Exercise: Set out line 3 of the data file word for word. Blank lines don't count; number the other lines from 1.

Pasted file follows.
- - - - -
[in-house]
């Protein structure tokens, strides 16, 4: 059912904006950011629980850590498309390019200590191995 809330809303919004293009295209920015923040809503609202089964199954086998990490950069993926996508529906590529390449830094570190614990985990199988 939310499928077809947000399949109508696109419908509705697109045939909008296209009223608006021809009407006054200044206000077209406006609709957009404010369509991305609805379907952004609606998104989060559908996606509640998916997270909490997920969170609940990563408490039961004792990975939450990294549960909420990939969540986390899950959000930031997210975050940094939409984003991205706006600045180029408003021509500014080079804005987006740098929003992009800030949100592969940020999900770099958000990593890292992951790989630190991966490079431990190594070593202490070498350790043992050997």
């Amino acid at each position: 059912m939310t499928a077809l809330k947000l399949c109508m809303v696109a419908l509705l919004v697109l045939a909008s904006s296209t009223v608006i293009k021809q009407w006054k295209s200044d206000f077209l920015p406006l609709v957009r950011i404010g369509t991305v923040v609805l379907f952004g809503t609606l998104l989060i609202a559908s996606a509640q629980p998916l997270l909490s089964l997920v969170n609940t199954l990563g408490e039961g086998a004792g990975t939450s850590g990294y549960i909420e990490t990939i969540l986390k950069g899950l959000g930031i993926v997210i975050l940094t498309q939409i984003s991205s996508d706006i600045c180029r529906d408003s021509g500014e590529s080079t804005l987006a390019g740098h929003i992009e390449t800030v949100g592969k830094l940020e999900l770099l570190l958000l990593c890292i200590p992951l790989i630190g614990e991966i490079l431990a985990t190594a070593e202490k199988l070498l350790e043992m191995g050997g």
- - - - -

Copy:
């Amino acid at each position: 059912m939310t499928a077809l809330k947000l399949c109508m809303v696109a419908l509705l919004v697109l045939a909008s904006s296209t009223v608006i293009k021809q009407w006054k295209s200044d206000f077209l920015p406006l609709v957009r950011i404010g369509t991305v923040v609805l379907f952004g809503t609606l998104l989060i609202a559908s996606a509640q629980p998916l997270l909490s089964l997920v969170n609940t199954l990563g408490e039961g086998a004792g990975t939450s850590g990294y549960i909420e990490t990939i969540l986390k950069g899950l959000g930031i993926v997210i975050l940094t498309q939409i984003s991205s996508d706006i600045c180029r529906d408003s021509g500014e590529s080079t804005l987006a390019g740098h929003i992009e390449t800030v949100g592969k830094l940020e999900l770099l570190l958000l990593c890292i200590p992951l790989i630190g614990e991966i490079l431990a985990t190594a070593e202490k199988l070498l350790e043992m191995g050997g």